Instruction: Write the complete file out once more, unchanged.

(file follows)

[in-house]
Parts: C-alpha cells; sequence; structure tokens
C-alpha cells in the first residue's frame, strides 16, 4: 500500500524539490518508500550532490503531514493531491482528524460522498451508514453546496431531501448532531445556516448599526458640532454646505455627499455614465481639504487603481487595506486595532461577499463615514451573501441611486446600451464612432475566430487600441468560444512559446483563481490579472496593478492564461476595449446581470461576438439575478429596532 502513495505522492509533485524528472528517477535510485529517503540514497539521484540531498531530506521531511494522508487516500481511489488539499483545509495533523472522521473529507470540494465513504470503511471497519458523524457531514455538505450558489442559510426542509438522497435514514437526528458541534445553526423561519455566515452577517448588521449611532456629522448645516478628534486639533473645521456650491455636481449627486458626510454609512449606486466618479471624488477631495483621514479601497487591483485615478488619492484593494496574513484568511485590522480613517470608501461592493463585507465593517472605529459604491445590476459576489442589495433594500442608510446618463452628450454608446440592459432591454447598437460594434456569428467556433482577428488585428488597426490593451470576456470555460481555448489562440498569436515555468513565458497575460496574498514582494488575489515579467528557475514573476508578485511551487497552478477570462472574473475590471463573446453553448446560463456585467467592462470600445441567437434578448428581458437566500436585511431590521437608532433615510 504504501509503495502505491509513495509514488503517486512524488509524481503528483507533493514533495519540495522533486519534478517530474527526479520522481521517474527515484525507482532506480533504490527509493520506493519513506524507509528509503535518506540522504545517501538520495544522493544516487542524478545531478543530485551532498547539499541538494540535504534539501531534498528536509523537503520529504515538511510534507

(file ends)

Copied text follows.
[in-house]
Parts: C-alpha cells; sequence; structure tokens
C-alpha cells in the first residue's frame, strides 16, 4: 500500500524539490518508500550532490503531514493531491482528524460522498451508514453546496431531501448532531445556516448599526458640532454646505455627499455614465481639504487603481487595506486595532461577499463615514451573501441611486446600451464612432475566430487600441468560444512559446483563481490579472496593478492564461476595449446581470461576438439575478429596532 502513495505522492509533485524528472528517477535510485529517503540514497539521484540531498531530506521531511494522508487516500481511489488539499483545509495533523472522521473529507470540494465513504470503511471497519458523524457531514455538505450558489442559510426542509438522497435514514437526528458541534445553526423561519455566515452577517448588521449611532456629522448645516478628534486639533473645521456650491455636481449627486458626510454609512449606486466618479471624488477631495483621514479601497487591483485615478488619492484593494496574513484568511485590522480613517470608501461592493463585507465593517472605529459604491445590476459576489442589495433594500442608510446618463452628450454608446440592459432591454447598437460594434456569428467556433482577428488585428488597426490593451470576456470555460481555448489562440498569436515555468513565458497575460496574498514582494488575489515579467528557475514573476508578485511551487497552478477570462472574473475590471463573446453553448446560463456585467467592462470600445441567437434578448428581458437566500436585511431590521437608532433615510 504504501509503495502505491509513495509514488503517486512524488509524481503528483507533493514533495519540495522533486519534478517530474527526479520522481521517474527515484525507482532506480533504490527509493520506493519513506524507509528509503535518506540522504545517501538520495544522493544516487542524478545531478543530485551532498547539499541538494540535504534539501531534498528536509523537503520529504515538511510534507